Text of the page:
Meaningful art

Intricate beadwork patterns weave tales of identity, expression and exchange arcing throughout Native American culture.

Bag by Sandra Okuma (Luiseño, Shoshone, Bannock) 2011.

Some patterns form tribal symbols immediately identifying their origins. Others knit into complex designs producing figures and faces. Beads conveyed not only tribal, community and personal identity; they also communicated wealth, status, beauty and spirituality, as well as humor, popular culture and resistance.

“Beads: A Universe of Meaning” opens today in the Klah Gallery of Santa Fe’s Wheelwright Museum of the American Indian, showcasing more than 80 works of art.

The exhibition traces the history of imported glass beads as a medium of currency and cultural expression dating back to Columbus and the Lewis and Clark expedition. Garments, bags, moccasins and articles of adornment shimmer and shine with lustrous embellishment, be they for ceremonial or everyday use. The earliest date to the 19th century.

Columbia River Plateau flat bag, c. 1930.

The show highlights works by Columbia River Plateau artists in Washington and Oregon, famous for their pictorial designs, museum curator Cheri Falkenstien-Doyle said.

“We have this wonderful horse collar that dates to the 1960s,” she said. “The Plateau women wore many flat bags – handbags with beautiful beadwork.”

These tribes included the Yakima, the Umitilla and the Nez Perce. The Plains-influenced Jicarilla Apaches beaded moccasins, pouches, vests and dresses. Bead-making remains a living tradition at Kewa Pueblo (Santo Domingo).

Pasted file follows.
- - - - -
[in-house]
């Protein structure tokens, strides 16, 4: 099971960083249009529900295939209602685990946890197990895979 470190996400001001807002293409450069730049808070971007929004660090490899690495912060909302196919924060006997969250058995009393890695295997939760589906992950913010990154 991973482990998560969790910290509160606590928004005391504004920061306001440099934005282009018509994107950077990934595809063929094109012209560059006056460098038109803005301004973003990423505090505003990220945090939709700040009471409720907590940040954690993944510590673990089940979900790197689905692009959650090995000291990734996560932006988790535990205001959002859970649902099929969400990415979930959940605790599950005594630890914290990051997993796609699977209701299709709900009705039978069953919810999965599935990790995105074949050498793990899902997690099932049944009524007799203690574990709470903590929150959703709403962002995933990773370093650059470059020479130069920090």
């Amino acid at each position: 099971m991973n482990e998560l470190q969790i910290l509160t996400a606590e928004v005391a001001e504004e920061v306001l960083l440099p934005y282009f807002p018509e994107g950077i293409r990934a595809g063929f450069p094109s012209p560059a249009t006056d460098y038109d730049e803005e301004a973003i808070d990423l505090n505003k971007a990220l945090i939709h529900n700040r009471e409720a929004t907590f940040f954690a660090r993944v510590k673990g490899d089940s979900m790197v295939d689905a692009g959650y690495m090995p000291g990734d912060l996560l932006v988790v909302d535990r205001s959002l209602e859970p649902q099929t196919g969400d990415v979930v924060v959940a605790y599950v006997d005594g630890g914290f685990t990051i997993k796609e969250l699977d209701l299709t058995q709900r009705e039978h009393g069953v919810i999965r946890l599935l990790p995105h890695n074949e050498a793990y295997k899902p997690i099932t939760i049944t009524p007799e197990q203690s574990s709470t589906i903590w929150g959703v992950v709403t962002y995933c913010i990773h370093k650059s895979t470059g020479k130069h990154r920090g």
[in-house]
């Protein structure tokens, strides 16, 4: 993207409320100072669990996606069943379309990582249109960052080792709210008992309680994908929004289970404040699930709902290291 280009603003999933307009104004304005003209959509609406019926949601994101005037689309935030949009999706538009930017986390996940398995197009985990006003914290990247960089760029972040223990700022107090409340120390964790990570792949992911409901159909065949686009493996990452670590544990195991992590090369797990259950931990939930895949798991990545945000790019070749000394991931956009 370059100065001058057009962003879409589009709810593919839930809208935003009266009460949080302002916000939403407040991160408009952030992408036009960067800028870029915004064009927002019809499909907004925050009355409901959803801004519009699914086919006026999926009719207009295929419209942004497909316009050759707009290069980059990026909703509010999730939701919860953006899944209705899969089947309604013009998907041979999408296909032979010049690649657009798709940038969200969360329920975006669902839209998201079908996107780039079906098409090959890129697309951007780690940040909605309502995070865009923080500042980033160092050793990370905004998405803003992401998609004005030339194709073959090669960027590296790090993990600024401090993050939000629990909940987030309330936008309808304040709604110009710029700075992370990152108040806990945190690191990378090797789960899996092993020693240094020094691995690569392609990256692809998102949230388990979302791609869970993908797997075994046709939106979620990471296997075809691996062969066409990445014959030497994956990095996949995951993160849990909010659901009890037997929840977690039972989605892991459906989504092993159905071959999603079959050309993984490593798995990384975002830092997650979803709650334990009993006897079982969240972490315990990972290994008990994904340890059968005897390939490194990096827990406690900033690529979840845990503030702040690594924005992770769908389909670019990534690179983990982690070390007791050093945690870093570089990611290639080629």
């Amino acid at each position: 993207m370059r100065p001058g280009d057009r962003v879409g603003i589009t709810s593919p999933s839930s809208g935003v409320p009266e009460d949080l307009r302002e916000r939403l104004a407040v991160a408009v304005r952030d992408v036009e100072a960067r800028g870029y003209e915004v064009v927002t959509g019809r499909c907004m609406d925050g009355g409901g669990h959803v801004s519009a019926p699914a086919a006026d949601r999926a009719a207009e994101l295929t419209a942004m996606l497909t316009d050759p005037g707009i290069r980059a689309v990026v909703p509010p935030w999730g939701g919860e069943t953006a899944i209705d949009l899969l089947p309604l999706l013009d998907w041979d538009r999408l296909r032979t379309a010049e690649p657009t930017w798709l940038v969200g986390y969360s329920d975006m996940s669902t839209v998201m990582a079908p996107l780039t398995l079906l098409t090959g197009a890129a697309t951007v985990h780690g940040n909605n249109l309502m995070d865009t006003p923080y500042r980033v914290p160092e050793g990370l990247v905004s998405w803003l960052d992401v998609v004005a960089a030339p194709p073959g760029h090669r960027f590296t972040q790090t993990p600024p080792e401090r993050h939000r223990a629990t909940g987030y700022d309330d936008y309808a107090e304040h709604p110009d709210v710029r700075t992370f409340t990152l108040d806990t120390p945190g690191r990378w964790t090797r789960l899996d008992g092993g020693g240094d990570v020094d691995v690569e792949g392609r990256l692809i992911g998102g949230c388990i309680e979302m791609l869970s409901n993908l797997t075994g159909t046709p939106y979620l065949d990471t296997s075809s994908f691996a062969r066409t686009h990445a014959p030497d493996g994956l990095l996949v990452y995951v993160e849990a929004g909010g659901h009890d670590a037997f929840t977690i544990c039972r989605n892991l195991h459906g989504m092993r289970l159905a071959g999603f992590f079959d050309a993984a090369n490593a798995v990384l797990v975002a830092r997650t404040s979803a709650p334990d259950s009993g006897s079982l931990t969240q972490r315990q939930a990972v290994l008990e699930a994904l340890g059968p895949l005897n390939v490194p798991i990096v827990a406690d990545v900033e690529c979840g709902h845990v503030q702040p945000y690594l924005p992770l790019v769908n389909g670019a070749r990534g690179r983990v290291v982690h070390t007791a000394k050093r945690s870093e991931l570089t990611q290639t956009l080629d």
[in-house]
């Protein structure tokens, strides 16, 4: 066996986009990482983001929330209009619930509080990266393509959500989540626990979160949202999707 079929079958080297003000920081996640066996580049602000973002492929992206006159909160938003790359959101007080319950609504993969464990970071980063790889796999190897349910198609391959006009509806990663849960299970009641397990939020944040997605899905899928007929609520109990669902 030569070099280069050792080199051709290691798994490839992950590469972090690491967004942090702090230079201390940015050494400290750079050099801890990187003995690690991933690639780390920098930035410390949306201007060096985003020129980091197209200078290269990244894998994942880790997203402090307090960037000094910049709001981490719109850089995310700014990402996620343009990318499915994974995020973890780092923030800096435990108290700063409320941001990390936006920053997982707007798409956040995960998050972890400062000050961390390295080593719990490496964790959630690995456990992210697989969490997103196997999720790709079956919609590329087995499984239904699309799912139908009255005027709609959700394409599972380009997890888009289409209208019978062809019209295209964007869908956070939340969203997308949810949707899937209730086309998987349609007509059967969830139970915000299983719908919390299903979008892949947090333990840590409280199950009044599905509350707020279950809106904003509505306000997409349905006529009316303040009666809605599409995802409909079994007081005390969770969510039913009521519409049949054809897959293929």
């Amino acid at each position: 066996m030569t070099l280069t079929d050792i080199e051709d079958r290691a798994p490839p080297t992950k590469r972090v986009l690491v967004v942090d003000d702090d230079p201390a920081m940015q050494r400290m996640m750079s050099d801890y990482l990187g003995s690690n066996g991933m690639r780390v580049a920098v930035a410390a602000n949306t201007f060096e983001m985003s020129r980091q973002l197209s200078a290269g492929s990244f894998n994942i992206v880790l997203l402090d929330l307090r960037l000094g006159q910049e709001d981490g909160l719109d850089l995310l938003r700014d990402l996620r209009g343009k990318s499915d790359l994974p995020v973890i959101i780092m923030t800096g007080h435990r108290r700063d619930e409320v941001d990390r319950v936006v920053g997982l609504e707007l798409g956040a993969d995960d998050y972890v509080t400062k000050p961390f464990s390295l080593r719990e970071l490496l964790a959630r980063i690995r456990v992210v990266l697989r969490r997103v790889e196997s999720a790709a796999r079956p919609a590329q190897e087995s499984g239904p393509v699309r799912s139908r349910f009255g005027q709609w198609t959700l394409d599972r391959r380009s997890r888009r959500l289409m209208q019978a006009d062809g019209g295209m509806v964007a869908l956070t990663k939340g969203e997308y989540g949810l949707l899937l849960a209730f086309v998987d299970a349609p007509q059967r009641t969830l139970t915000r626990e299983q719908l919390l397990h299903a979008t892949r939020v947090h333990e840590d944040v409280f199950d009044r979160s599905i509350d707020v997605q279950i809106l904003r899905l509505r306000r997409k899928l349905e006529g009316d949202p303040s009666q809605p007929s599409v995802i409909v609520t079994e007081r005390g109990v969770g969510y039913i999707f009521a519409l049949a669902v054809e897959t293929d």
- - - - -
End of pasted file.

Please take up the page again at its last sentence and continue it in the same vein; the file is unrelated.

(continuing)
“Beadwork is important in lots of contexts,” Falkenstien-Doyle said. “It’s not always ceremonial. People wore their beadwork; they wanted to look good.”

The founding of Quebec in 1608 marked the beginning of the fur trade. European traders offered beads, tools, cookware, ribbons and thimbles for the beaver pelts that became felted fur hats. The glass beads resonated, as their colors evoked natural materials – crystal, shell, copper and stone – already flush with cultural and spiritual meaning. Women combined them with traditional embroidery materials such as feathers or porcupine quills.

Beaded Plateau Pictorial Bag, c. 1940-1950.

In 1804, Meriwether Lewis wrote to Thomas Jefferson that were his journey to be performed again, “one half or two-thirds of his stores” should be blue beads.

The exhibition features several beaded dress yokes spanning the decades from the early 1900s to the 1940s and ’50s. Their pictorial designs form deer, elk and flowers.

An unidentified circa 1930 bag showcases a portrait of a contemporary woman, complete with crimped hair.

“It looks like it came out of a cosmetics ad. People were taking these ideas from everywhere,” Falkenstien-Doyle said.

Some artists used magazine photographs as templates, stitching them directly into the leather, she said.

Beads also served as a means of resistance and rebellion as missionaries prohibited the use of ceremonial carvings for the Northwest Coast’s Tlingits.

Prairie moccasins, c. 1870. (SOURCE: The Wheelwright Museum Of The American Indian)

“In a way, they replicate ceremonial ideas they already had,” Falkenstien-Doyle said. “People were making beads out of shells and stone. When glass beads came in, they had a luster and a color. Plus, you didn’t have to make them.”

Artists beaded their moccasins for both everyday and ceremonial use. One pair features beadwork on the sole.

Current bead artists Jamie and Sandra Okuma, as well as Teri Greeves, contributed contemporary works to the exhibit.

Sandra Okuma (Luiseño/Shoshone-Bannock), who worked as a graphic artist for MCA Records, creating designs and album covers for The Who, Lynyrd Skynyrd and Cher, stitched a bag with a portrait of a deer. Okuma’s daughter Jamie created a beaded coat with appliquéd ribbon work.

Santa Fe’s Greeves (Kiowa), famed for her award-winning beaded hightop stilettos, collaborated with her husband Dennis Esquivel to stitch a painted rawhide child’s chair for her son. The hourglass shapes echoing throughout the chair were inspired by similarly shaped belt bags, Falkenstien-Doyle said.

“It’s designed like a Kiowa cradle board.”

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